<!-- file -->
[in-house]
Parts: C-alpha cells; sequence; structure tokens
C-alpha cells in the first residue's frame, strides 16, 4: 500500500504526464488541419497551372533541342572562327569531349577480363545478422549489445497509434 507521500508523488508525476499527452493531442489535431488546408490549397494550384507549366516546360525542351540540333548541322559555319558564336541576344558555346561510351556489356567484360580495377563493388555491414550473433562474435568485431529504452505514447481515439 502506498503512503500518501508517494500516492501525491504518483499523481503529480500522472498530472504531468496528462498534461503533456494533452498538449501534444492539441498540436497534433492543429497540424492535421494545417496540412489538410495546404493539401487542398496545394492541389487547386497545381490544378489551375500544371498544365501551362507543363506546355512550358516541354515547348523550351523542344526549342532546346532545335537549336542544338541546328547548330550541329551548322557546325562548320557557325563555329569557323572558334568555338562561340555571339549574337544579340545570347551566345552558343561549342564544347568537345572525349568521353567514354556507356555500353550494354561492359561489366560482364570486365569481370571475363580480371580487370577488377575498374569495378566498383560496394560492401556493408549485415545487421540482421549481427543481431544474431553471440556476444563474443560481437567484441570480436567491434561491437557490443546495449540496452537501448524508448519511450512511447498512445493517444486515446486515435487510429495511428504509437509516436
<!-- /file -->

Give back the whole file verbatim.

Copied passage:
[in-house]
Parts: C-alpha cells; sequence; structure tokens
C-alpha cells in the first residue's frame, strides 16, 4: 500500500504526464488541419497551372533541342572562327569531349577480363545478422549489445497509434 507521500508523488508525476499527452493531442489535431488546408490549397494550384507549366516546360525542351540540333548541322559555319558564336541576344558555346561510351556489356567484360580495377563493388555491414550473433562474435568485431529504452505514447481515439 502506498503512503500518501508517494500516492501525491504518483499523481503529480500522472498530472504531468496528462498534461503533456494533452498538449501534444492539441498540436497534433492543429497540424492535421494545417496540412489538410495546404493539401487542398496545394492541389487547386497545381490544378489551375500544371498544365501551362507543363506546355512550358516541354515547348523550351523542344526549342532546346532545335537549336542544338541546328547548330550541329551548322557546325562548320557557325563555329569557323572558334568555338562561340555571339549574337544579340545570347551566345552558343561549342564544347568537345572525349568521353567514354556507356555500353550494354561492359561489366560482364570486365569481370571475363580480371580487370577488377575498374569495378566498383560496394560492401556493408549485415545487421540482421549481427543481431544474431553471440556476444563474443560481437567484441570480436567491434561491437557490443546495449540496452537501448524508448519511450512511447498512445493517444486515446486515435487510429495511428504509437509516436